The Father may well be the most heart-breaking feature film released this year. Having deservedly won Best Actor at this year’s Oscars (though the event was sadly marred by the awarding body’s baffling decision to move this award last – seemingly banking on the award going to the late Chadwick Boseman for Ma Rainey’s Black Bottom and ending the night with an emotionally rousing tribute to the actor), Anthony Hopkins delivers an astonishing performance as a man battling dementia in Florian Zeller’s assured directorial debut, based on his own stage play.
With a screenplay written specifically with Hopkins in mind, Zeller’s The Father follows Anthony, a retired engineer and widower who lives alone in his gorgeously spacious London flat. Often visited by his daughter Anne (Olivia Colman), Anthony seems to be enjoying the relaxed lifestyle that comes with being a seemingly well-off octogenarian.
And yet, the audience is quickly made to realise, not all is as it seems in this man’s world. Anthony has dementia. Subject to sudden bouts of anger, unexpectedly playful or flirty interactions, toxic cycles of paranoia, his behaviour oscillates on the line between genuine fear at not understanding what is going on around him, and fury at his (or others’) own perceived flaws and ineptitudes.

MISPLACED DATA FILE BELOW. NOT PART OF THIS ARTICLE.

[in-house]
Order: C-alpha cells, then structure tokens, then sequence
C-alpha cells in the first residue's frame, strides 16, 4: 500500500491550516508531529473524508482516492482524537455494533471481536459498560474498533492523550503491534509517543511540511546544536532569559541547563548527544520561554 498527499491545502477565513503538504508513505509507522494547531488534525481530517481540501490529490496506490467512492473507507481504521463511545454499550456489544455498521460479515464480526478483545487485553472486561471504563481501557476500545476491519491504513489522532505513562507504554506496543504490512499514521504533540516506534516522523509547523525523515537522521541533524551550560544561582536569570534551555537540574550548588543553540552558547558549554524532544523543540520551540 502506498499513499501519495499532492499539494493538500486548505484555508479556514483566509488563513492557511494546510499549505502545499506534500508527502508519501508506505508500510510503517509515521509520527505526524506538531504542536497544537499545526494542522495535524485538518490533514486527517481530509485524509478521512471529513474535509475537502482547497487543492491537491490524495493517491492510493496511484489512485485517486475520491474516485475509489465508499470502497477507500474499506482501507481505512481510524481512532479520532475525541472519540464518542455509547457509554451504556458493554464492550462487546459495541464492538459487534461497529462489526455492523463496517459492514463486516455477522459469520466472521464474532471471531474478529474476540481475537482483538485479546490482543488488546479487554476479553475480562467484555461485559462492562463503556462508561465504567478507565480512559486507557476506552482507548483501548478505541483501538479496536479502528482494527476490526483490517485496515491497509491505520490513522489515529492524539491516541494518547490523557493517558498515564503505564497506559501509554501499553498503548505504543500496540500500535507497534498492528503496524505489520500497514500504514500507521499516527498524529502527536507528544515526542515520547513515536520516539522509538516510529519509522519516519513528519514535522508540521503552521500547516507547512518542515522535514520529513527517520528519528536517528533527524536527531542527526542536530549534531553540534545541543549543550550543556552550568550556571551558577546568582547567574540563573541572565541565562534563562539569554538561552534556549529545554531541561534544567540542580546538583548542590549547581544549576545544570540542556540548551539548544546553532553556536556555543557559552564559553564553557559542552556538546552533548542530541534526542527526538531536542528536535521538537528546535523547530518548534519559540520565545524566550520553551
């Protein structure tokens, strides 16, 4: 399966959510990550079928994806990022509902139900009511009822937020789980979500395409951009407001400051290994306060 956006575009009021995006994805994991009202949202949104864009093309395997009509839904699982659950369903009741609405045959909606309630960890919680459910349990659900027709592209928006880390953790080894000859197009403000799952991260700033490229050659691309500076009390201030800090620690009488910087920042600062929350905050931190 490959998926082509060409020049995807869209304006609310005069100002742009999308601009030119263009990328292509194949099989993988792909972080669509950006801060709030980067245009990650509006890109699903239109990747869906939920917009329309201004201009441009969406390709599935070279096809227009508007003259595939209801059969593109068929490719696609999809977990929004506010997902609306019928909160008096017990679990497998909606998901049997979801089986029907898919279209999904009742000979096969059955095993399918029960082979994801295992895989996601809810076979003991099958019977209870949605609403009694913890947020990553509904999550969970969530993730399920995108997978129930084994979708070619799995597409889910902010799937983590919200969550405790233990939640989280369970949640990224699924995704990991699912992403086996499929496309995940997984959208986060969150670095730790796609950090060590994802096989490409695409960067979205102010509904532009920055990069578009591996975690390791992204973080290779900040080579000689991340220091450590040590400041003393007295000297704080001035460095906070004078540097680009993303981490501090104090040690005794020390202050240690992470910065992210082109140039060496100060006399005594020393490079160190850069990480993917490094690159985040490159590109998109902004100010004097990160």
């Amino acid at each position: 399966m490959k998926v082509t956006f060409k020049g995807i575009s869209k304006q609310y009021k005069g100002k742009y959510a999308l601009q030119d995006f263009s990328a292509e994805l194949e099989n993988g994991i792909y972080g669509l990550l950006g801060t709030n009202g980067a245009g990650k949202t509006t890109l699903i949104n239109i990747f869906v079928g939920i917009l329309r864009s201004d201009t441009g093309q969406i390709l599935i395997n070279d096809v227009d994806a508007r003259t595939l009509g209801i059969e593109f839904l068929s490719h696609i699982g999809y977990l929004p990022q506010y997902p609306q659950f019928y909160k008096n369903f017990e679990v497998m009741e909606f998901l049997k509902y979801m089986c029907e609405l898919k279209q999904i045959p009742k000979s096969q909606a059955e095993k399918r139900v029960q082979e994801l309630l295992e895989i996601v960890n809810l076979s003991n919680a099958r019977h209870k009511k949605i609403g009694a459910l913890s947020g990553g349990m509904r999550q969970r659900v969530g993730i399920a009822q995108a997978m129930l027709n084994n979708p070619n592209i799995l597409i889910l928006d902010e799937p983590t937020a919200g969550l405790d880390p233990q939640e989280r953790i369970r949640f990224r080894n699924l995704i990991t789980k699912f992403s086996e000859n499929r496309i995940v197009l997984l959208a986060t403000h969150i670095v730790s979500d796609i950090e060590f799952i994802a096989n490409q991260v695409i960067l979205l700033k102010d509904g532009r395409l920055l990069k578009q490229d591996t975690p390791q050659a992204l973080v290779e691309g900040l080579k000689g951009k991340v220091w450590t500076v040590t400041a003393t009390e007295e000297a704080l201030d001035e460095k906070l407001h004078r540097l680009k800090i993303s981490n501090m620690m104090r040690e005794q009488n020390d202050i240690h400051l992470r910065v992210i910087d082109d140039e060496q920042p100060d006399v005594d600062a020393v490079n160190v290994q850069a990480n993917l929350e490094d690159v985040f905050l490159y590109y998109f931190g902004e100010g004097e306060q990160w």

What’s perhaps most intriguing about The Father is that despite being pegged as a dementia drama, it is one with distinct notes of psychological horror. Zeller puts his audience inside Anthony’s head and offers no respite throughout the film’s runtime. What we assume to be real can, at any moment, be shown to be imagined; time slips away from us, the décor shifts and transforms in our periphery, scene sequences are disordered, those around us appear and disappear without notice. It’s distressing and disorientating, and sends the audience spinning, unable to find stable footing long enough to assess the situation.
So must Anthony feel, unsure of what’s real, where and when he is, and even (most painfully) who he is. Even the people in his life refuse to be anchor points, as their faces transform, and the context of their lives keeps altering.
The Father is as visceral an experience as any horror or thriller feature, with the added quality of being emotionally devastating. The all-star supporting cast, which includes Imogen Poots, Mark Gatiss, Olivia Williams, and Rufus Sewell, are each pitch-perfect in their respective roles, neither drowned out nor overpowering opposite Hopkins. In turn, Hopkins offers a true powerhouse performance as the titular father, confidently supported with quiet power by Colman.
Florian Zeller’s The Father is unmissable; a haunting, delicate masterpiece that conjures incredible empathy, understanding, fear, and grief for its characters, and will sit with you for a long time to come.
The Father is out now in cinemas.